'(The Blog) With No Name', perhaps best described as a stream of notes and thoughts - 'remembered, recovered and (sometimes) invented'.

Friday, December 01, 2006

The 'Smoking Brain'

The following is a quote from the Wikipedia article on 'History of the Brain':

"...the Ancient Greeks developed differing views on the function of the brain. It is said that it was the pythagorean Alcmaeon of Croton (VI and V centuries BC) who first considered the brain to be the place where the mind was located. In the 4th BC Hippocrates, believed the brain to be the seat of intelligence (based, among others before him, on Alcmeon's work). During the 4th century BC Aristotle though that, while the heart was the seat of intelligence, the brain was a cooling mechanism for the blood . He reasoned that humans are more rational than the beasts because, among other reasons, they have a larger brain to cool their hot-bloodedness..."

Even the ancient Egyptians had thought the brain to be mere 'stuffing' and used to throw it away during mummification.

The body language of a person in deep thought indicates plenty of activity within the cranium - the screwed up/staring eyes, the taps/scratches on the head, the creased forehead, the head couched in the palms or supported by a clenched fist,... Wonder how anybody could have even thought of thinking happening somewhere else!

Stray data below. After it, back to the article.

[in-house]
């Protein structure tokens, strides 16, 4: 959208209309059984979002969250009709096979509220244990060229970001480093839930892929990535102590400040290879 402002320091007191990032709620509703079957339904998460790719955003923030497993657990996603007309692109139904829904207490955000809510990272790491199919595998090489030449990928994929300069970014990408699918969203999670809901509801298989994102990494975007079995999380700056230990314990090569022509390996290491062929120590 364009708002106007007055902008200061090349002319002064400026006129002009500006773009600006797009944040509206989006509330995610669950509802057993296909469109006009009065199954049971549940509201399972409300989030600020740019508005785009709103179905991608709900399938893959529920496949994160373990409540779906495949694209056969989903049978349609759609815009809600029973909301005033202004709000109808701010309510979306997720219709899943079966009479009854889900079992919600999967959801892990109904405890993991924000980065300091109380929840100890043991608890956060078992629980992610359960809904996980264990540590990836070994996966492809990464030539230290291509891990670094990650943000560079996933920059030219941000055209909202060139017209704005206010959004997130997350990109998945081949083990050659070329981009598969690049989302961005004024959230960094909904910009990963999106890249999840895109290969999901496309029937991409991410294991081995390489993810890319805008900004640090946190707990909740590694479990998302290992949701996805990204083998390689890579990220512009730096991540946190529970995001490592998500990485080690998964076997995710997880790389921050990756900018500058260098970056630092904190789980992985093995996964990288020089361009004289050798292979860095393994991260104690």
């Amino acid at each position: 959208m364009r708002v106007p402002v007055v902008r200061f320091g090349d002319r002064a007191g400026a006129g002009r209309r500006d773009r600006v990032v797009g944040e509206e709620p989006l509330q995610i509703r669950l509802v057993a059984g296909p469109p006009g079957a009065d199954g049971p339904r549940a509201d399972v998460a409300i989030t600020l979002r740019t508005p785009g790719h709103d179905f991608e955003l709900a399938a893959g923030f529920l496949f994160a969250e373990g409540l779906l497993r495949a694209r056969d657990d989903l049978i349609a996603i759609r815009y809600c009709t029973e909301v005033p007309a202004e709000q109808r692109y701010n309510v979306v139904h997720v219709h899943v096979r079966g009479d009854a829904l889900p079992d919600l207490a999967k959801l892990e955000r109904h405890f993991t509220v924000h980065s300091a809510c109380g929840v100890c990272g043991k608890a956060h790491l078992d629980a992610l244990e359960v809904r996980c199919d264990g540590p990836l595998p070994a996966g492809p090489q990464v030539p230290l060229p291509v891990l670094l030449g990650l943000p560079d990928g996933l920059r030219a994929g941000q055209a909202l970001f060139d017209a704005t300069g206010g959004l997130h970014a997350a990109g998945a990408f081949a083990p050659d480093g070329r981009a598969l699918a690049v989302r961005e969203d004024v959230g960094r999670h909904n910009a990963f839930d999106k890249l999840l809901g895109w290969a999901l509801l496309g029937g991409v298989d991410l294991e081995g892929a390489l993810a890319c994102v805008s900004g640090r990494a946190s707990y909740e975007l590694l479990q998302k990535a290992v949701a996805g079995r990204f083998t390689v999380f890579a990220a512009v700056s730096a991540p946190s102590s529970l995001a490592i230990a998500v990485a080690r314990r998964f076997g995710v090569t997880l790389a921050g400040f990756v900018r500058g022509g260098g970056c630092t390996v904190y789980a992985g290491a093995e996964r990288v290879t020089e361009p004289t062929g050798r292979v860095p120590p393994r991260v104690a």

But then, all these expressions of thought could be very 'modern' - springing from modern education and conditioning, which teach us from childhood about the brain being the seat of reason. And, perhaps, in ancient times, folks who grew up 'learning' that the heart does the thinking, had a different body language - a classical Greek statue of the 'Thinker', if it were ever made, might have shown him rubbing or tapping his chest! And even if the thinking ancients went thru all or most of the motions of the moderns (in other words, if the body language of thinking is something very basic and universal and unconditioned by education), it might have been then attributed to the brain working overtime to cool the blood!

Anyways, it still is remarkably intriguing that something which we now take for granted was not at all obvious even to the best minds of antiquity.

Wikipedia says phrases such as 'learning by heart' hark back to the olden days when people used to credit heart with intelligence. Back home in Kerala, people say "his/her head is SMOKING!" when someone is in intense thought. Does this phrase reflect an understanding that the grey cells are firing furiously or spring from the (Aristotelian) concept of brain as a 'radiator', emitting vapors/smoke when overloaded?


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